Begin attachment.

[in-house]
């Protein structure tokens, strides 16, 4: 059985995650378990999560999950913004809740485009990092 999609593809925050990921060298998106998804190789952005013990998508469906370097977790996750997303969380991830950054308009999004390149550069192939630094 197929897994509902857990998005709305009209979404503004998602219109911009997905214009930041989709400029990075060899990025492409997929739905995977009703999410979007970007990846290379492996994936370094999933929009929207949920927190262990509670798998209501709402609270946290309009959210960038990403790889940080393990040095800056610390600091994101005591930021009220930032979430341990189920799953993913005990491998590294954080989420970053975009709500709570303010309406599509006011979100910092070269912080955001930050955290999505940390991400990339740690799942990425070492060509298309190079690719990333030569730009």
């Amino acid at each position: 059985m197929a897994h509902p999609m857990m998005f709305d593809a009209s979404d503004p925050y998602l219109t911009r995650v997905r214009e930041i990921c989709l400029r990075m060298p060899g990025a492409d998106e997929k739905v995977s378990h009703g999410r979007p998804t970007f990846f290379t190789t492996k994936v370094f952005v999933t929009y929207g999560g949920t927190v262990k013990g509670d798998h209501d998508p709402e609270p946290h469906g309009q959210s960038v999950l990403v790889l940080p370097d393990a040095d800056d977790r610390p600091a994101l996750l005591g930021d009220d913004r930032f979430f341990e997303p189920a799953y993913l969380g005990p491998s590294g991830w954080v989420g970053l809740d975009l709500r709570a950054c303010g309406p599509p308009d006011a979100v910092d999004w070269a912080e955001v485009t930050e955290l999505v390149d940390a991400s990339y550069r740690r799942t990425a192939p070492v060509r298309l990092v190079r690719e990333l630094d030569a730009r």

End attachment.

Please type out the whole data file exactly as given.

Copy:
[in-house]
């Protein structure tokens, strides 16, 4: 059985995650378990999560999950913004809740485009990092 999609593809925050990921060298998106998804190789952005013990998508469906370097977790996750997303969380991830950054308009999004390149550069192939630094 197929897994509902857990998005709305009209979404503004998602219109911009997905214009930041989709400029990075060899990025492409997929739905995977009703999410979007970007990846290379492996994936370094999933929009929207949920927190262990509670798998209501709402609270946290309009959210960038990403790889940080393990040095800056610390600091994101005591930021009220930032979430341990189920799953993913005990491998590294954080989420970053975009709500709570303010309406599509006011979100910092070269912080955001930050955290999505940390991400990339740690799942990425070492060509298309190079690719990333030569730009």
């Amino acid at each position: 059985m197929a897994h509902p999609m857990m998005f709305d593809a009209s979404d503004p925050y998602l219109t911009r995650v997905r214009e930041i990921c989709l400029r990075m060298p060899g990025a492409d998106e997929k739905v995977s378990h009703g999410r979007p998804t970007f990846f290379t190789t492996k994936v370094f952005v999933t929009y929207g999560g949920t927190v262990k013990g509670d798998h209501d998508p709402e609270p946290h469906g309009q959210s960038v999950l990403v790889l940080p370097d393990a040095d800056d977790r610390p600091a994101l996750l005591g930021d009220d913004r930032f979430f341990e997303p189920a799953y993913l969380g005990p491998s590294g991830w954080v989420g970053l809740d975009l709500r709570a950054c303010g309406p599509p308009d006011a979100v910092d999004w070269a912080e955001v485009t930050e955290l999505v390149d940390a991400s990339y550069r740690r799942t990425a192939p070492v060509r298309l990092v190079r690719e990333l630094d030569a730009r």